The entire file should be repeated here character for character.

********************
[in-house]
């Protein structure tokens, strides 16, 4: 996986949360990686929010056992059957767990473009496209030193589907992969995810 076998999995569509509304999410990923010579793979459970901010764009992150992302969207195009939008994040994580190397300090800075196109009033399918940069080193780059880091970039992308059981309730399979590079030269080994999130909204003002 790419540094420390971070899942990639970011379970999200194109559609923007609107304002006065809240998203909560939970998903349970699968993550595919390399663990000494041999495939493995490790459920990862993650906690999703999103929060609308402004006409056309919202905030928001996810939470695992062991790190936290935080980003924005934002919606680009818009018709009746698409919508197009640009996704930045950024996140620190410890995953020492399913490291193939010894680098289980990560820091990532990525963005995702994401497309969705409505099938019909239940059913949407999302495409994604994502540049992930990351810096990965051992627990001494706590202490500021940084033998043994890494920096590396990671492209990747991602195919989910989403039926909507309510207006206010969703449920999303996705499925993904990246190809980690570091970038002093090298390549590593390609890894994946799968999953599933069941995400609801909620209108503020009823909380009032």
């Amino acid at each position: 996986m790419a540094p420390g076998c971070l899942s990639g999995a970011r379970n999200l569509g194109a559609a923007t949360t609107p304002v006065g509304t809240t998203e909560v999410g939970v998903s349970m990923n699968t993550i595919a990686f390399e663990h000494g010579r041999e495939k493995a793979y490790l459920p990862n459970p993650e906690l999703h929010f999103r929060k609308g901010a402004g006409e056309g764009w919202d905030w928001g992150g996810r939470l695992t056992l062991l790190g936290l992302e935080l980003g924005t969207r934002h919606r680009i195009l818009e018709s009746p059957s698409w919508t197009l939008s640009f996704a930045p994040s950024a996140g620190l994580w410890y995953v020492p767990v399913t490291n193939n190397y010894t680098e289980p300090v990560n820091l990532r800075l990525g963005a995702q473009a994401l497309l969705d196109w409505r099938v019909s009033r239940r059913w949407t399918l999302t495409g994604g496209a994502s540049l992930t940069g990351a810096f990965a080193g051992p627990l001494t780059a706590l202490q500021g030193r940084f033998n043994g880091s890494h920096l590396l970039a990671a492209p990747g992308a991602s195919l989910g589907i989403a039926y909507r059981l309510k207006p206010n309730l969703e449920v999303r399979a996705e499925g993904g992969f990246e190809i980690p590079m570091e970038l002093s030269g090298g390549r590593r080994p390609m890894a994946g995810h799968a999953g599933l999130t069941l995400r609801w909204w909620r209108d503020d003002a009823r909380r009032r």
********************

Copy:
[in-house]
């Protein structure tokens, strides 16, 4: 996986949360990686929010056992059957767990473009496209030193589907992969995810 076998999995569509509304999410990923010579793979459970901010764009992150992302969207195009939008994040994580190397300090800075196109009033399918940069080193780059880091970039992308059981309730399979590079030269080994999130909204003002 790419540094420390971070899942990639970011379970999200194109559609923007609107304002006065809240998203909560939970998903349970699968993550595919390399663990000494041999495939493995490790459920990862993650906690999703999103929060609308402004006409056309919202905030928001996810939470695992062991790190936290935080980003924005934002919606680009818009018709009746698409919508197009640009996704930045950024996140620190410890995953020492399913490291193939010894680098289980990560820091990532990525963005995702994401497309969705409505099938019909239940059913949407999302495409994604994502540049992930990351810096990965051992627990001494706590202490500021940084033998043994890494920096590396990671492209990747991602195919989910989403039926909507309510207006206010969703449920999303996705499925993904990246190809980690570091970038002093090298390549590593390609890894994946799968999953599933069941995400609801909620209108503020009823909380009032």
């Amino acid at each position: 996986m790419a540094p420390g076998c971070l899942s990639g999995a970011r379970n999200l569509g194109a559609a923007t949360t609107p304002v006065g509304t809240t998203e909560v999410g939970v998903s349970m990923n699968t993550i595919a990686f390399e663990h000494g010579r041999e495939k493995a793979y490790l459920p990862n459970p993650e906690l999703h929010f999103r929060k609308g901010a402004g006409e056309g764009w919202d905030w928001g992150g996810r939470l695992t056992l062991l790190g936290l992302e935080l980003g924005t969207r934002h919606r680009i195009l818009e018709s009746p059957s698409w919508t197009l939008s640009f996704a930045p994040s950024a996140g620190l994580w410890y995953v020492p767990v399913t490291n193939n190397y010894t680098e289980p300090v990560n820091l990532r800075l990525g963005a995702q473009a994401l497309l969705d196109w409505r099938v019909s009033r239940r059913w949407t399918l999302t495409g994604g496209a994502s540049l992930t940069g990351a810096f990965a080193g051992p627990l001494t780059a706590l202490q500021g030193r940084f033998n043994g880091s890494h920096l590396l970039a990671a492209p990747g992308a991602s195919l989910g589907i989403a039926y909507r059981l309510k207006p206010n309730l969703e449920v999303r399979a996705e499925g993904g992969f990246e190809i980690p590079m570091e970038l002093s030269g090298g390549r590593r080994p390609m890894a994946g995810h799968a999953g599933l999130t069941l995400r609801w909204w909620r209108d503020d003002a009823r909380r009032r």